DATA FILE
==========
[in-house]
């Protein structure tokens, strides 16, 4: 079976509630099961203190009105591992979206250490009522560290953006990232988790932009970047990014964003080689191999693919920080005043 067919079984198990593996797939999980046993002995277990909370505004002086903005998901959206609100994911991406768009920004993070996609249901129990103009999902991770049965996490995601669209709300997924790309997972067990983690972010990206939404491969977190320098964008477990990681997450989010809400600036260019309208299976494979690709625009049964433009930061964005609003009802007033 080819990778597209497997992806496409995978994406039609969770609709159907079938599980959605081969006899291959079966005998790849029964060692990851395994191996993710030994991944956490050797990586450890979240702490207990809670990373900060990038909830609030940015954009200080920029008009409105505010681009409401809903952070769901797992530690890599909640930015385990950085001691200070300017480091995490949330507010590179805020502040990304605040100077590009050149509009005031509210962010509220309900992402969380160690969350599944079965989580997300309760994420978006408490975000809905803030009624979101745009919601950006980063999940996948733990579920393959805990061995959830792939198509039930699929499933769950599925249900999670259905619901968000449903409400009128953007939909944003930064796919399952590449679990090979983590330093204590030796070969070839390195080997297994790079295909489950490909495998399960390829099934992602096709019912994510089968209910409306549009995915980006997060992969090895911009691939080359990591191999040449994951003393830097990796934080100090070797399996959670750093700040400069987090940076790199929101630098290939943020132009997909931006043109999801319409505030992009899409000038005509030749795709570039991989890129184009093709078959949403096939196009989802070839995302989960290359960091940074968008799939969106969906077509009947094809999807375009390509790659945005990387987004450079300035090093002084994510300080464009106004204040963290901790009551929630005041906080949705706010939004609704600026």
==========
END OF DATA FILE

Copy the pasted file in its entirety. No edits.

[in-house]
């Protein structure tokens, strides 16, 4: 079976509630099961203190009105591992979206250490009522560290953006990232988790932009970047990014964003080689191999693919920080005043 067919079984198990593996797939999980046993002995277990909370505004002086903005998901959206609100994911991406768009920004993070996609249901129990103009999902991770049965996490995601669209709300997924790309997972067990983690972010990206939404491969977190320098964008477990990681997450989010809400600036260019309208299976494979690709625009049964433009930061964005609003009802007033 080819990778597209497997992806496409995978994406039609969770609709159907079938599980959605081969006899291959079966005998790849029964060692990851395994191996993710030994991944956490050797990586450890979240702490207990809670990373900060990038909830609030940015954009200080920029008009409105505010681009409401809903952070769901797992530690890599909640930015385990950085001691200070300017480091995490949330507010590179805020502040990304605040100077590009050149509009005031509210962010509220309900992402969380160690969350599944079965989580997300309760994420978006408490975000809905803030009624979101745009919601950006980063999940996948733990579920393959805990061995959830792939198509039930699929499933769950599925249900999670259905619901968000449903409400009128953007939909944003930064796919399952590449679990090979983590330093204590030796070969070839390195080997297994790079295909489950490909495998399960390829099934992602096709019912994510089968209910409306549009995915980006997060992969090895911009691939080359990591191999040449994951003393830097990796934080100090070797399996959670750093700040400069987090940076790199929101630098290939943020132009997909931006043109999801319409505030992009899409000038005509030749795709570039991989890129184009093709078959949403096939196009989802070839995302989960290359960091940074968008799939969106969906077509009947094809999807375009390509790659945005990387987004450079300035090093002084994510300080464009106004204040963290901790009551929630005041906080949705706010939004609704600026």